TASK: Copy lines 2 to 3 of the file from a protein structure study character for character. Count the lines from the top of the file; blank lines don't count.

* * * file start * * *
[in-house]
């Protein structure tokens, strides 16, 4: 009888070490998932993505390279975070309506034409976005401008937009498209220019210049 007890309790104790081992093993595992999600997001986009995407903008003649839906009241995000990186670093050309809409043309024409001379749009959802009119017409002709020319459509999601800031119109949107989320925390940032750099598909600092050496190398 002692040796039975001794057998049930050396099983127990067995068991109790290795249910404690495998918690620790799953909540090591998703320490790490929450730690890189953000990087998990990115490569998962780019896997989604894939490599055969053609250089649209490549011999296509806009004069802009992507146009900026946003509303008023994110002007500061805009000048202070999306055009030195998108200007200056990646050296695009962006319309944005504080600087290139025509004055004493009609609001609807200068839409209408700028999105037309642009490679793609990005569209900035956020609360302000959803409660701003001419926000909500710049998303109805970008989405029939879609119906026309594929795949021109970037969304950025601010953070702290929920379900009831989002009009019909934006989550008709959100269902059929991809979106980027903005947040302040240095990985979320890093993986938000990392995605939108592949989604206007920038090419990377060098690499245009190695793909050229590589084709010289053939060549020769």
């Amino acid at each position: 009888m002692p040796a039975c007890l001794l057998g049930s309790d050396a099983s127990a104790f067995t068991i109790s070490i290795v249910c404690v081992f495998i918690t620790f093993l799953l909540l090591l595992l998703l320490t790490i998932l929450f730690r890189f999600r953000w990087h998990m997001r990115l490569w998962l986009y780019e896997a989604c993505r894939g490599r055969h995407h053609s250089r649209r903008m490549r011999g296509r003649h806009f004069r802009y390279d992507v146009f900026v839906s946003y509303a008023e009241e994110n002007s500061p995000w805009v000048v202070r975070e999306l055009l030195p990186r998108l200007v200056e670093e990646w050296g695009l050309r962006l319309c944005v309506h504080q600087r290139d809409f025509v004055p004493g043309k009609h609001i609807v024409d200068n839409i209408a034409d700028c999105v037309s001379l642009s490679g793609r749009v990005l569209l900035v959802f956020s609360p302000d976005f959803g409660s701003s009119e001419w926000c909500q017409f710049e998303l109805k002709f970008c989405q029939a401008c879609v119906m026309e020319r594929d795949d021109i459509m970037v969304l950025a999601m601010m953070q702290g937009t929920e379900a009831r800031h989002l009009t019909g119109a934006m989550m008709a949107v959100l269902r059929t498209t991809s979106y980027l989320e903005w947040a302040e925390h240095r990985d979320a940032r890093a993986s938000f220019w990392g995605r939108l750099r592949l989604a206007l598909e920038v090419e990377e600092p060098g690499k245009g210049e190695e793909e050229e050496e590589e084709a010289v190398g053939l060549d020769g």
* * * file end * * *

């Protein structure tokens, strides 16, 4: 009888070490998932993505390279975070309506034409976005401008937009498209220019210049 007890309790104790081992093993595992999600997001986009995407903008003649839906009241995000990186670093050309809409043309024409001379749009959802009119017409002709020319459509999601800031119109949107989320925390940032750099598909600092050496190398 002692040796039975001794057998049930050396099983127990067995068991109790290795249910404690495998918690620790799953909540090591998703320490790490929450730690890189953000990087998990990115490569998962780019896997989604894939490599055969053609250089649209490549011999296509806009004069802009992507146009900026946003509303008023994110002007500061805009000048202070999306055009030195998108200007200056990646050296695009962006319309944005504080600087290139025509004055004493009609609001609807200068839409209408700028999105037309642009490679793609990005569209900035956020609360302000959803409660701003001419926000909500710049998303109805970008989405029939879609119906026309594929795949021109970037969304950025601010953070702290929920379900009831989002009009019909934006989550008709959100269902059929991809979106980027903005947040302040240095990985979320890093993986938000990392995605939108592949989604206007920038090419990377060098690499245009190695793909050229590589084709010289053939060549020769």
């Amino acid at each position: 009888m002692p040796a039975c007890l001794l057998g049930s309790d050396a099983s127990a104790f067995t068991i109790s070490i290795v249910c404690v081992f495998i918690t620790f093993l799953l909540l090591l595992l998703l320490t790490i998932l929450f730690r890189f999600r953000w990087h998990m997001r990115l490569w998962l986009y780019e896997a989604c993505r894939g490599r055969h995407h053609s250089r649209r903008m490549r011999g296509r003649h806009f004069r802009y390279d992507v146009f900026v839906s946003y509303a008023e009241e994110n002007s500061p995000w805009v000048v202070r975070e999306l055009l030195p990186r998108l200007v200056e670093e990646w050296g695009l050309r962006l319309c944005v309506h504080q600087r290139d809409f025509v004055p004493g043309k009609h609001i609807v024409d200068n839409i209408a034409d700028c999105v037309s001379l642009s490679g793609r749009v990005l569209l900035v959802f956020s609360p302000d976005f959803g409660s701003s009119e001419w926000c909500q017409f710049e998303l109805k002709f970008c989405q029939a401008c879609v119906m026309e020319r594929d795949d021109i459509m970037v969304l950025a999601m601010m953070q702290g937009t929920e379900a009831r800031h989002l009009t019909g119109a934006m989550m008709a949107v959100l269902r059929t498209t991809s979106y980027l989320e903005w947040a302040e925390h240095r990985d979320a940032r890093a993986s938000f220019w990392g995605r939108l750099r592949l989604a206007l598909e920038v090419e990377e600092p060098g690499k245009g210049e190695e793909e050229e050496e590589e084709a010289v190398g053939l060549d020769g």